Misunderstandings of all sorts are inevitable as you start a new job. When you're ramping up in a new role, you get confused, and you confuse others. Over the years as a consultant, I have worked with many different clients, and I have become accustomed to meeting new people and groups regularly. There are a lot of common missteps that happen when you are new to a group or organization. Here’s what I have noticed…a few areas where people stumble.
Starting a job at a new organization? Here are some common stumbling blocks as you get to know the culture
- Sense of time – When I first started supporting federal government clients, I was always late to meetings. It was because I was dialing in on time—i.e., connecting at 1:00 p.m. ET for a meeting scheduled at that time. Meanwhile, the others started connecting a couple of minutes early, so the meeting could start as the clock rolled over to 1:00 p.m. Needless to say, I adjusted quickly.
- Terms of address – Americans have become more casual in recent decades, and most exchanges are on a first-name basis. But not all. When I worked at Booz Allen Hamilton a decade ago, everyone was called by their first name with one notable exception: Dr. Ralph Shrader, CEO. He was not the only PhD in the 25,000-person organization, but he was the only “Dr.” Over the years, I have noticed some former military colleagues stumble in this area. When entering a workplace where everyone is on a first-name basis, they struggle to edit out the “Mr.” or “Ms.,” which has the effect of creating distance and a power dynamic. You’re seating yourself at the kids’ table if you call your boss “Ms.” And no one else does. As uncomfortable as it may be, at work you want to do as others do.
- Email style – This may seem odd in the business world, but some organizations (hello, academia!) still treat email as letters. A message might start with “Dear…” and what follows is in traditional paragraph form. Other organizations treat emails more like text messages. Short and choppy. And that’s okay. It’s not disrespectful. It’s their way. Most of the places I work in do something in between—emails are on the shorter side, bulleted lists are abundant, and there’s a greeting at the top and a signature at the end. Usually the opening greeting is a “Hello, Sam,” and not a “Dear Sam.” And the closing is simply a “Thank you!” and not a more formal closing such as “Sincerely” or “Best wishes.”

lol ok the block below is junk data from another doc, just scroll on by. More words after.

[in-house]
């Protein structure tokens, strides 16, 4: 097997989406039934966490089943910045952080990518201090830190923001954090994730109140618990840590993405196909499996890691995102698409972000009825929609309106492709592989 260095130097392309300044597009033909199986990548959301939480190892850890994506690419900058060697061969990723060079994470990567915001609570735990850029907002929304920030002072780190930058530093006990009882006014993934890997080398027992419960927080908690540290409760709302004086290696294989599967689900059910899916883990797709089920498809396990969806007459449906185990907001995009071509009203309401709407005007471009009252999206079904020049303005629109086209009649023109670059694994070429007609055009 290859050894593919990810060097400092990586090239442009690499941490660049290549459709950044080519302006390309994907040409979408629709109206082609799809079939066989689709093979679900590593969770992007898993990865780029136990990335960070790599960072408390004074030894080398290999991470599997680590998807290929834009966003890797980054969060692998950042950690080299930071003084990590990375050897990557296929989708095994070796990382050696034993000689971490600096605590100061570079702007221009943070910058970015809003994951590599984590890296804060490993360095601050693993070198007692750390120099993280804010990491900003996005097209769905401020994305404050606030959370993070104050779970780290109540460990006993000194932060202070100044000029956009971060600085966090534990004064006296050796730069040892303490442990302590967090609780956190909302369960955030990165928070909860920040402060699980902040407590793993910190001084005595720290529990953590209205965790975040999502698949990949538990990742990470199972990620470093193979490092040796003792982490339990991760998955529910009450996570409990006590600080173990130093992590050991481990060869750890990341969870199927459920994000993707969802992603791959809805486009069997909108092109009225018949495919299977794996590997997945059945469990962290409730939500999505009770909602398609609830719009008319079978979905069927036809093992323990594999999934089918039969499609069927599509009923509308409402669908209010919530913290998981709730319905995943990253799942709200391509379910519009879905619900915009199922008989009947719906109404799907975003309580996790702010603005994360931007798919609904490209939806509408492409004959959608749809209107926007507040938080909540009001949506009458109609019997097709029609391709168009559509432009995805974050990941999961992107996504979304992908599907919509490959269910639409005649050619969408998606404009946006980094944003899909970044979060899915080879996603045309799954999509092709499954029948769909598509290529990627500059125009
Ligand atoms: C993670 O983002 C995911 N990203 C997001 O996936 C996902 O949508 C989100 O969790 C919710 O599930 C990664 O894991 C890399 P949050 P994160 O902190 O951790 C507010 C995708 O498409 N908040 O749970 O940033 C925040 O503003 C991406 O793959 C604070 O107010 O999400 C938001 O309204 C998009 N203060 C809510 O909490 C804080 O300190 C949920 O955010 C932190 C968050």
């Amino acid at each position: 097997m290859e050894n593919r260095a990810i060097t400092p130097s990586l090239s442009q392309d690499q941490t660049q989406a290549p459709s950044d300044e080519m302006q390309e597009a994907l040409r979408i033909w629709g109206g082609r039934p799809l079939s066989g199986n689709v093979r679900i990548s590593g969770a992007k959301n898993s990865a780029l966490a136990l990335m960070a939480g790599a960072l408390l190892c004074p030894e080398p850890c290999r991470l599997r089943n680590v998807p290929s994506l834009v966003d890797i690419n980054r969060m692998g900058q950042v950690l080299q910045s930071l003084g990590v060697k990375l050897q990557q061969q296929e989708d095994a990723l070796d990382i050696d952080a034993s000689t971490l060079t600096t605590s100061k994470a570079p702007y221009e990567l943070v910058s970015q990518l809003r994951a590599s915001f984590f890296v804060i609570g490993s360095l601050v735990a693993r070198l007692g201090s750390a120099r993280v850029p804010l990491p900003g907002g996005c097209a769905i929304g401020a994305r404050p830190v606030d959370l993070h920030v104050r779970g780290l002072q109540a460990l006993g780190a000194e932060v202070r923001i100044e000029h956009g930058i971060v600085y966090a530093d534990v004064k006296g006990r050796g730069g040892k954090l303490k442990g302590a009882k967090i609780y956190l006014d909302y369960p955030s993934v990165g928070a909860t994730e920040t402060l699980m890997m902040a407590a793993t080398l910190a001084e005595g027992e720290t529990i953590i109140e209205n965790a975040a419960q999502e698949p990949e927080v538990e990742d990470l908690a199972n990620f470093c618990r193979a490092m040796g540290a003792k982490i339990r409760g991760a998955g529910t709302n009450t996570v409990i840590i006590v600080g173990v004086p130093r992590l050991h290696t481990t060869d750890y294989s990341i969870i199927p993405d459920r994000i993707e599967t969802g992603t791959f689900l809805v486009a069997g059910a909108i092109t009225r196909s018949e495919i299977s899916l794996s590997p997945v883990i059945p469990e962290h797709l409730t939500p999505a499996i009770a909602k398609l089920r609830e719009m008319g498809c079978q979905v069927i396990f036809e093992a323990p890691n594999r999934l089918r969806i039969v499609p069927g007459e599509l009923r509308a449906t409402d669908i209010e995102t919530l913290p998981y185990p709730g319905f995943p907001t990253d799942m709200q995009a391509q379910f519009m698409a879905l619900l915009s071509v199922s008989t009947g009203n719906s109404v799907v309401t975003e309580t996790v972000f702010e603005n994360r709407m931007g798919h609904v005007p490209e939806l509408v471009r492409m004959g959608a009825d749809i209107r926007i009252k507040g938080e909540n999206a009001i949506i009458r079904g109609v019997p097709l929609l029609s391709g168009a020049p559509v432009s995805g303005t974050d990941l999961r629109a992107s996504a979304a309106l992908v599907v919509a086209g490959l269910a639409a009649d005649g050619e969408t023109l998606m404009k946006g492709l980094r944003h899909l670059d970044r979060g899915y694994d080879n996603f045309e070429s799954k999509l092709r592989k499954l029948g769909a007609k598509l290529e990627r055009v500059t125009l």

What can you do?
When in doubt, ask. “I am used to doing this____. What do you all do?” You'll find that everyone is an anthropologist at heart. We love talking about organizational quirks, business jargon, and workplace culture. And we never make time to do it.
Another great question, as you do your round of meet-and-greets, is to ask, "When you first started, where did you stumble?" People love to share stories of mishaps from their early days (and be sure to find out also how they recovered from the set backs). Asking and sharing these stories opens up a dialogue so others will feel more open to give you feedback later on, as well.
It’s no surprise that most of the stumbling blocks I noted above relate to communication. We get work done through talk, and as a linguist and communications consultant, that’s what I am tuned in to notice. But...What have I left off the list?